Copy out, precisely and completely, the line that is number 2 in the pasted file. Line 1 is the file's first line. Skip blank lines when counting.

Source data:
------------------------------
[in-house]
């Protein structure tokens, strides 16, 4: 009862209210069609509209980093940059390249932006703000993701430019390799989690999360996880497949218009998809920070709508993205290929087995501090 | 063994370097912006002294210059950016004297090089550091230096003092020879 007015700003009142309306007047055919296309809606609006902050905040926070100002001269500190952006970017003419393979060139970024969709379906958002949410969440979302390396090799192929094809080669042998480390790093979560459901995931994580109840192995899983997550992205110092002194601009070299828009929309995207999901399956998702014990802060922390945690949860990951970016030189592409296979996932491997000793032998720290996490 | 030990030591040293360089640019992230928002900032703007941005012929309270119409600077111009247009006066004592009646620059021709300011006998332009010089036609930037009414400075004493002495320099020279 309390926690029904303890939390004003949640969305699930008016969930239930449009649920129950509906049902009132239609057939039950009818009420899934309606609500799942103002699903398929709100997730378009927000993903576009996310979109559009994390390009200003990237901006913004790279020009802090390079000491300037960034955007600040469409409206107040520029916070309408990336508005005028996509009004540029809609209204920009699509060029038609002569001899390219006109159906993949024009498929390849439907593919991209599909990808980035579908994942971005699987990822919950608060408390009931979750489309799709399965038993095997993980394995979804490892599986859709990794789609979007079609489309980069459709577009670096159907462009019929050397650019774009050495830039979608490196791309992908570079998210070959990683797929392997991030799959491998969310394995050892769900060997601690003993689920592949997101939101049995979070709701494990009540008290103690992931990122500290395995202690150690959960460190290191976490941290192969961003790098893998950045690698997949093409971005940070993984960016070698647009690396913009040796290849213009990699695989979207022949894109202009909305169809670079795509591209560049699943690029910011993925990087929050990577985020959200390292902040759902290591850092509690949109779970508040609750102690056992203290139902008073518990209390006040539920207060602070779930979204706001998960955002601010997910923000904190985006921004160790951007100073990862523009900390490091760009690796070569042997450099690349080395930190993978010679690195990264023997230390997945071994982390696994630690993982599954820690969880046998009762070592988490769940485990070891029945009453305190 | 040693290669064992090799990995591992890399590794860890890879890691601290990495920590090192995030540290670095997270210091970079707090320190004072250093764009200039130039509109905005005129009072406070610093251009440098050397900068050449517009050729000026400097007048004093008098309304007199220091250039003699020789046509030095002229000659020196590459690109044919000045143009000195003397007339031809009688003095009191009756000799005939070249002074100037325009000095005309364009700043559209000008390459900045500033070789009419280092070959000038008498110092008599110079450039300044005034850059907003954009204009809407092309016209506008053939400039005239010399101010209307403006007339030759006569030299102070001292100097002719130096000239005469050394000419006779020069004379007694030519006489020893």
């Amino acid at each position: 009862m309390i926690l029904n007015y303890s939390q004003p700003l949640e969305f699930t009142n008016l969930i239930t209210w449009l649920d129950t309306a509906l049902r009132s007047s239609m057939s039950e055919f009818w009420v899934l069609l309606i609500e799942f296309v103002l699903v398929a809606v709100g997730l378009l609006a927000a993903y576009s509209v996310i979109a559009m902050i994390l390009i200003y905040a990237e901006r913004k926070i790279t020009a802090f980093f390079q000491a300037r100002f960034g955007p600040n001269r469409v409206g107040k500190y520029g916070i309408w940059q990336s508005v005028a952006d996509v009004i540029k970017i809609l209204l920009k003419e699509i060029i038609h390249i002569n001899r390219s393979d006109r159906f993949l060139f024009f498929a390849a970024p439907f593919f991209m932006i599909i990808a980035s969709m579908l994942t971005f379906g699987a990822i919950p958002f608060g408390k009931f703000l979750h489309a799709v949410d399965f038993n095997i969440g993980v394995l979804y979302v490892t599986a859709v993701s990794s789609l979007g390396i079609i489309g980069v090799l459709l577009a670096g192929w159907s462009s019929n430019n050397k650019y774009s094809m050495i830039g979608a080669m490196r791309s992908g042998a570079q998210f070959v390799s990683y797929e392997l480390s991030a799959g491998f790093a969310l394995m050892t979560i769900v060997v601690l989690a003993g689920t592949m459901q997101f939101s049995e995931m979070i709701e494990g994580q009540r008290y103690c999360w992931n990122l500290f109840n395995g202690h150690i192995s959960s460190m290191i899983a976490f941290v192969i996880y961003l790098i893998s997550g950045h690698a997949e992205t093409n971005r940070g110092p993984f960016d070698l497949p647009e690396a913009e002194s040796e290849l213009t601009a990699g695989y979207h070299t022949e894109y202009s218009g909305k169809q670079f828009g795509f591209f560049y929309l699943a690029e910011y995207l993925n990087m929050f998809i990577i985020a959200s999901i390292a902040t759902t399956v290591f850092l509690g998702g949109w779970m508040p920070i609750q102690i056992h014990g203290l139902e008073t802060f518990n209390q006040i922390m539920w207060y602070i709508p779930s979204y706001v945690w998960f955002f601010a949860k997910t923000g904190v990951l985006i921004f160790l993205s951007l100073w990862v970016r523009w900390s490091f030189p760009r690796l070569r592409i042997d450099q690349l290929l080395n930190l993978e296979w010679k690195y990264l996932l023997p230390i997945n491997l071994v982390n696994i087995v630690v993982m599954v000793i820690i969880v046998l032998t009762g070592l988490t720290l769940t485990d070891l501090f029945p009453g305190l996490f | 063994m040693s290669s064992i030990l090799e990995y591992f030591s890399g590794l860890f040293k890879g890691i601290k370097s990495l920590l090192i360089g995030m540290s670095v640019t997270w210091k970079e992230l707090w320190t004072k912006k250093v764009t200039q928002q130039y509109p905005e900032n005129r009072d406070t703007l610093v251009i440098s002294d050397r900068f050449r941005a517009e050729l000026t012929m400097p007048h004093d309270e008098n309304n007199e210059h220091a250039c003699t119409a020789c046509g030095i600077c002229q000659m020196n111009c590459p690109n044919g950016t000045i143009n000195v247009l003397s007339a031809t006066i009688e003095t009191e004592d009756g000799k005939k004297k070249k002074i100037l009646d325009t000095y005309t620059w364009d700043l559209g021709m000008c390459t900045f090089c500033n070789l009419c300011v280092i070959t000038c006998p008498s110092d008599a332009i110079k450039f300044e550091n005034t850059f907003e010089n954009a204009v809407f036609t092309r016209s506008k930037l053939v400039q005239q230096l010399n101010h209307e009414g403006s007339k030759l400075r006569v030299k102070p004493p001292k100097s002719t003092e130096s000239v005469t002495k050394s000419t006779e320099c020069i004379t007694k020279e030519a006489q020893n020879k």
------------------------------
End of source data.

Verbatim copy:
């Protein structure tokens, strides 16, 4: 009862209210069609509209980093940059390249932006703000993701430019390799989690999360996880497949218009998809920070709508993205290929087995501090 | 063994370097912006002294210059950016004297090089550091230096003092020879 007015700003009142309306007047055919296309809606609006902050905040926070100002001269500190952006970017003419393979060139970024969709379906958002949410969440979302390396090799192929094809080669042998480390790093979560459901995931994580109840192995899983997550992205110092002194601009070299828009929309995207999901399956998702014990802060922390945690949860990951970016030189592409296979996932491997000793032998720290996490 | 030990030591040293360089640019992230928002900032703007941005012929309270119409600077111009247009006066004592009646620059021709300011006998332009010089036609930037009414400075004493002495320099020279 309390926690029904303890939390004003949640969305699930008016969930239930449009649920129950509906049902009132239609057939039950009818009420899934309606609500799942103002699903398929709100997730378009927000993903576009996310979109559009994390390009200003990237901006913004790279020009802090390079000491300037960034955007600040469409409206107040520029916070309408990336508005005028996509009004540029809609209204920009699509060029038609002569001899390219006109159906993949024009498929390849439907593919991209599909990808980035579908994942971005699987990822919950608060408390009931979750489309799709399965038993095997993980394995979804490892599986859709990794789609979007079609489309980069459709577009670096159907462009019929050397650019774009050495830039979608490196791309992908570079998210070959990683797929392997991030799959491998969310394995050892769900060997601690003993689920592949997101939101049995979070709701494990009540008290103690992931990122500290395995202690150690959960460190290191976490941290192969961003790098893998950045690698997949093409971005940070993984960016070698647009690396913009040796290849213009990699695989979207022949894109202009909305169809670079795509591209560049699943690029910011993925990087929050990577985020959200390292902040759902290591850092509690949109779970508040609750102690056992203290139902008073518990209390006040539920207060602070779930979204706001998960955002601010997910923000904190985006921004160790951007100073990862523009900390490091760009690796070569042997450099690349080395930190993978010679690195990264023997230390997945071994982390696994630690993982599954820690969880046998009762070592988490769940485990070891029945009453305190 | 040693290669064992090799990995591992890399590794860890890879890691601290990495920590090192995030540290670095997270210091970079707090320190004072250093764009200039130039509109905005005129009072406070610093251009440098050397900068050449517009050729000026400097007048004093008098309304007199220091250039003699020789046509030095002229000659020196590459690109044919000045143009000195003397007339031809009688003095009191009756000799005939070249002074100037325009000095005309364009700043559209000008390459900045500033070789009419280092070959000038008498110092008599110079450039300044005034850059907003954009204009809407092309016209506008053939400039005239010399101010209307403006007339030759006569030299102070001292100097002719130096000239005469050394000419006779020069004379007694030519006489020893």